There’s nowhere called Yiddishland, except it is everywhere, it’s a state of mind. You don’t have to be fluent in Yiddish, you don’t have to be Jewish (though both of these make life easier). And you don’t all have to be in the same state of mind as the other inhabitants, other than to value the diaspora and have an interest in the shared history of a disparate community of Yiddish speakers.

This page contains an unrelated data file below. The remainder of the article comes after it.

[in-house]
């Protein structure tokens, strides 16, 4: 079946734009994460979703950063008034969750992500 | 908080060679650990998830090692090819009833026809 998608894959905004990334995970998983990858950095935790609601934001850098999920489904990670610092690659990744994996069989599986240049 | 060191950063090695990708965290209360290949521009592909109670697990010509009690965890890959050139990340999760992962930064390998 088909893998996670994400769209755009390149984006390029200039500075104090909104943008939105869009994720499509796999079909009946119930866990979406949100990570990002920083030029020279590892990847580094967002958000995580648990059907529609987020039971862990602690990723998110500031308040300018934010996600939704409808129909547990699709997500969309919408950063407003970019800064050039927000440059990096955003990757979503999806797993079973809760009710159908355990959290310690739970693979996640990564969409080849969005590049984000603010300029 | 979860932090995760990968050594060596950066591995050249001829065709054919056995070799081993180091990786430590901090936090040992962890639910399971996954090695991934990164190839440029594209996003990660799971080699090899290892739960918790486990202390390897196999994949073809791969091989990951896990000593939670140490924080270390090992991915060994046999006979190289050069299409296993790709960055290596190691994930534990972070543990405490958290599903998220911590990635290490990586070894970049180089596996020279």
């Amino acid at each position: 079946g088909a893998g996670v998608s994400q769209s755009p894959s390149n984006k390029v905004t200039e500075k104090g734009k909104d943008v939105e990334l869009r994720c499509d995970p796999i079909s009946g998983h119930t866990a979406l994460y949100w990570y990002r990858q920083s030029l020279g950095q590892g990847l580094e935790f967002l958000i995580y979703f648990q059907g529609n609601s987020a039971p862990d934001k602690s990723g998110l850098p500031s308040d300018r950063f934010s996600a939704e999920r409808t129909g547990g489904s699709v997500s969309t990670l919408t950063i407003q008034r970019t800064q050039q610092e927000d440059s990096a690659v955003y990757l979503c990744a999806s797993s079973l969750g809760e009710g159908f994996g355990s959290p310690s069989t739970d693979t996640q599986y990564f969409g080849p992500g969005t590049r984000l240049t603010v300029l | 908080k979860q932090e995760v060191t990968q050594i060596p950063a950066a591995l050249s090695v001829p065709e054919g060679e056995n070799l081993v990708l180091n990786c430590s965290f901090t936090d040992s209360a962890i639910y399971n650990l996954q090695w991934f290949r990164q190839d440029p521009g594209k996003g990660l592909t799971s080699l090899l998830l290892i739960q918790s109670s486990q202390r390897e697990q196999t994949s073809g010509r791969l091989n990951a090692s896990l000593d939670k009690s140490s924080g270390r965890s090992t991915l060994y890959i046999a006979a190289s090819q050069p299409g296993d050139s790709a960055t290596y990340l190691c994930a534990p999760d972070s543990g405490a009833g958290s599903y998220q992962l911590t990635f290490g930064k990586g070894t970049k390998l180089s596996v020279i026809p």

Not every part of Yiddishland in the past was a happy place, Hersh Mendel, quoted in this book, remarked that he “cannot remember one single joyful hour” at heder (religious education classes). He became a revolutionary.This was the period, one of the periods, when Jews lived in abject poverty. Yaakov Greenstein recalls “a neighbour’s farm where there were eight children at home. The father went from village to village with a colleague, collecting scrap metal. They had a cart but no horse to pull it; one of them took the front, the other pushed, and they went along the roads, in this way, among the goyim, from dawn to night.” For some, the answer lay in socialism which could lead to family problems such as disapproval from religious parents annoyed because the Bund (the main Jewish socialist organisation) published its daily newspaper on Shabbos, on the Sabbath.